Catholic Women Religious and Human Trafficking
In 2014, Vatican officials and Catholic bishops launched a number of high-profile activities designed to address human trafficking. In April of that year, Pope Francis famously described trafficking as a “crime against humanity” and an “open wound on the body of contemporary society,” requiring “the international community to adopt an even more unanimous and effective strategy against human trafficking.” On December 2, 2014, a Vatican-hosted meeting resulted in the “Joint Declaration of Religious Leaders against Modern Slavery.” Bishops’ conferences have invested time and energy in important initiatives to fight trafficking, including the Santa Marta Commitment, signed by global police chiefs during the April meeting of the Bishops’ Conference of England and Wales and the UK Police Force, hosted by the Pontifical Academy for the Social Sciences. The U.S. Conference of Catholic Bishops has ongoing, deep experience in fighting human trafficking through Catholic Relief Services and through its own programming based in Washington, DC, providing direct services in the United States or education and outreach (especially the 2013 Amistad and 2014 Become A Shepherd initiatives). Bishops’ conferences throughout the world are linked to Caritas national organizations, which carry out programming targeting the roots and effects of human trafficking.
Today’s efforts to eliminate human trafficking can be traced to the 1990s, when there was increased awareness of globalization’s role in facilitating modern-day slavery and of stubborn, enduring forms of historical slavery. The international community launched a concerted, more comprehensive effort to address trafficking with the UN Trafficking in Persons Protocol in November 2000 (“Protocol to Prevent, Suppress, and Punish Trafficking in Persons Especially Women and Children, Supplementary to the UN Convention on Transnational Organized Crime”). Two months earlier, President Clinton signed into law the bipartisan Trafficking Victims Protection Act (“TVPA”). Ever since, governments, the private sector, and civil society have stepped up their efforts to fight trafficking on legal, business, civic and religious fronts. The Palermo Protocol with its 165 states parties, the TVPA and new national laws, numerous EU directives, and other international anti-slavery instruments combine governmental and civil society efforts through a common anti-trafficking framework across the globe.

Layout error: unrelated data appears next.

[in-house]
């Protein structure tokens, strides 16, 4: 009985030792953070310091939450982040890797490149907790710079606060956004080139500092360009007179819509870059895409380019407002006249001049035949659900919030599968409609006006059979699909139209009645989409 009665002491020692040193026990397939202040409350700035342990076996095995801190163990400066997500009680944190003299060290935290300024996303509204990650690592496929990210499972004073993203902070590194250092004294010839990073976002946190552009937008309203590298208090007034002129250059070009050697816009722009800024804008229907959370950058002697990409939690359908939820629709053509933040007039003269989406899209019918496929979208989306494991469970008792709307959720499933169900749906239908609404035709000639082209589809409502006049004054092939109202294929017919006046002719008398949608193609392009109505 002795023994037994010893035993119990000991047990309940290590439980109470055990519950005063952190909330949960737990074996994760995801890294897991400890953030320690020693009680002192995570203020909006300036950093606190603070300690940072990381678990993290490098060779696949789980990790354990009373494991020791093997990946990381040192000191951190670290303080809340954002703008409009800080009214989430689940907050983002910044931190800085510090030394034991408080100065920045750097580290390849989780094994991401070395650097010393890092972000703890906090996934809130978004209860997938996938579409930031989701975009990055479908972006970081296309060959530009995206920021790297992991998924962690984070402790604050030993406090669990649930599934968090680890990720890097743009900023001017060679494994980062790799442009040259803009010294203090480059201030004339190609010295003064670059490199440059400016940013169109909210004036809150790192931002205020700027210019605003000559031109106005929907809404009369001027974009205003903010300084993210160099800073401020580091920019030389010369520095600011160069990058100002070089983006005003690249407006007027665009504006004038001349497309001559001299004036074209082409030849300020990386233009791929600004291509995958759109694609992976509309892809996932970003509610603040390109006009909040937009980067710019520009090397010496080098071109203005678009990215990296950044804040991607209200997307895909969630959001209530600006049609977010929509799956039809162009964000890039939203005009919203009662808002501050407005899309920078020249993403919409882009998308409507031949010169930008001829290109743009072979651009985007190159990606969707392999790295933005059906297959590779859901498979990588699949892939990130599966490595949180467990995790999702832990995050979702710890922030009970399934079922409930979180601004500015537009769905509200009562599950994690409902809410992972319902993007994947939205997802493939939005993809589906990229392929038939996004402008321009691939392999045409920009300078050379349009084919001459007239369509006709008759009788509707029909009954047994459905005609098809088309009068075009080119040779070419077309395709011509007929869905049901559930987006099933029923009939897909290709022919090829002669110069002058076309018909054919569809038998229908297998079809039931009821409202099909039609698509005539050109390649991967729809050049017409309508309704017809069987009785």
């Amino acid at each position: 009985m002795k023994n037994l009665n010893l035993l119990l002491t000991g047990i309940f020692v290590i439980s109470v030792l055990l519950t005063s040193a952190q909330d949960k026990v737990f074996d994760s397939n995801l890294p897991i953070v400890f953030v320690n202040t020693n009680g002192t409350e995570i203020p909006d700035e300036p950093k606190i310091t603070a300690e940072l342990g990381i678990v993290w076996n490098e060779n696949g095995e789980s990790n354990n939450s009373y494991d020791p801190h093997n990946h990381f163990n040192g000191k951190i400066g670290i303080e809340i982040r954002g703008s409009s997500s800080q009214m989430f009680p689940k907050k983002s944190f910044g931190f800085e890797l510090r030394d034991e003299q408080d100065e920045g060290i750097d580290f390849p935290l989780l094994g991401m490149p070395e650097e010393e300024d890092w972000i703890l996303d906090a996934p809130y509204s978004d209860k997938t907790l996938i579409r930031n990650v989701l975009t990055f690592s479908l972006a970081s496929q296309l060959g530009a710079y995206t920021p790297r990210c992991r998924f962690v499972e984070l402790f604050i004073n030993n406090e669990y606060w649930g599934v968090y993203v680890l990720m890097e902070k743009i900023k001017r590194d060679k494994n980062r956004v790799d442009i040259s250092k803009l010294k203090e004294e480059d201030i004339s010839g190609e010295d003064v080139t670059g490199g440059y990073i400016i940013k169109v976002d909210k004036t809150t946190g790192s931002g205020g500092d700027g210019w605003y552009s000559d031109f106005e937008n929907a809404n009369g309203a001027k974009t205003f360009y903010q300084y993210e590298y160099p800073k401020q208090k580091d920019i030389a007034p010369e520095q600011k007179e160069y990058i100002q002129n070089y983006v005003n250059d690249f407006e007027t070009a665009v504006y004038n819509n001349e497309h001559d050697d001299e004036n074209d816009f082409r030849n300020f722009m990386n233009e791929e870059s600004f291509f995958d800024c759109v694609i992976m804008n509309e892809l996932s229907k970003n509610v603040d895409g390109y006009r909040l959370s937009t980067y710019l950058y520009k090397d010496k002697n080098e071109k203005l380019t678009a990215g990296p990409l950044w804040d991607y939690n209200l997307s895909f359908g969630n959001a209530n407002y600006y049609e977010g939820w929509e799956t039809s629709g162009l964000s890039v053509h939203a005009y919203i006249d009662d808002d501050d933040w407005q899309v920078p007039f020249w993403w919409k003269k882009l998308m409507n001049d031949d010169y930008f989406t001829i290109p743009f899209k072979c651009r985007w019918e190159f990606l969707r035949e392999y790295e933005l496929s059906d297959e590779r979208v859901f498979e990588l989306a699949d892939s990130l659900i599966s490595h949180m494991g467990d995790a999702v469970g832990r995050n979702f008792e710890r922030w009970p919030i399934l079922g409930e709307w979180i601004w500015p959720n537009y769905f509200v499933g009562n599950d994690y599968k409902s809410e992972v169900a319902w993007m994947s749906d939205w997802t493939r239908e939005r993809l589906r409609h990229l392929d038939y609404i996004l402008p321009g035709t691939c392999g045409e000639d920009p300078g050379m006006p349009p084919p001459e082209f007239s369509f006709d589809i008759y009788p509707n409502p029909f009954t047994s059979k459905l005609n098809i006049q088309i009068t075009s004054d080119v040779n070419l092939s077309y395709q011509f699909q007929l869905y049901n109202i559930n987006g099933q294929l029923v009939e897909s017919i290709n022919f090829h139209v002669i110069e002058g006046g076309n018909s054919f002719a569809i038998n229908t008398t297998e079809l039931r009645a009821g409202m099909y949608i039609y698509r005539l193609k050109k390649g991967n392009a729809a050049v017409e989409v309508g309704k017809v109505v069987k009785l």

The story of Catholic women religious’ fight against trafficking dates to the earliest days of this modern battle and has been sustained at a fevered pitch ever since. In May of 2001, less than six months after the UN anti-trafficking treaty (the “Palermo Protocol”) was signed, the almost 800 women leaders of the International Union of Superiors General (“UISG”) passed its resolution dedicating their over one million members “to work in solidarity with one another within our own religious communities and in the countries in which we are located to address insistently at every level the abuse and sexual exploitation of women and children…” This “insistent” work has expanded to address all forms of trafficking, and mobilizes its million sisters, resulting in a myriad of concrete, sustained initiatives. Highlights include: founding of Unanima International based at the United Nations (2002) and its initiation of end demand strategies for sex trafficking; establishing the international UISG network Talitha Kum (2010); organizing U.S. Catholic Sisters United Against Human Trafficking (2013); launching annual campaigns to fight trafficking around sporting events, from local golf tournaments to Super Bowls to World Cup and Olympic meets; engaging in sustained corporate dialogue and shareholder activism strategically aimed at pressuring companies to adopt policies and practices to combat trafficking; advocacy to approve laws and regulations that address this complex problem; establishing and running established or temporary shelters for trafficking survivors the world-over; initiatives to identify and support survivors—including through the sisters’ ministries in health care systems; providing legal advice to survivors and to activists; creating spiritual resources, whether through prayer support, hosting retreats, prayer services inspired by Saint Josephine Bakhita; disseminating educational, outreach and networking resources through websites, newsletters, and other publications. In advancing their “delicate mission of counter trafficking in persons,” these women exercise bold, faith-filled leadership and service as they “take a prophetic stance that requires [of themselves] conversion and change of mentality.” (IUSG Rome Declaration, 2008 Congess).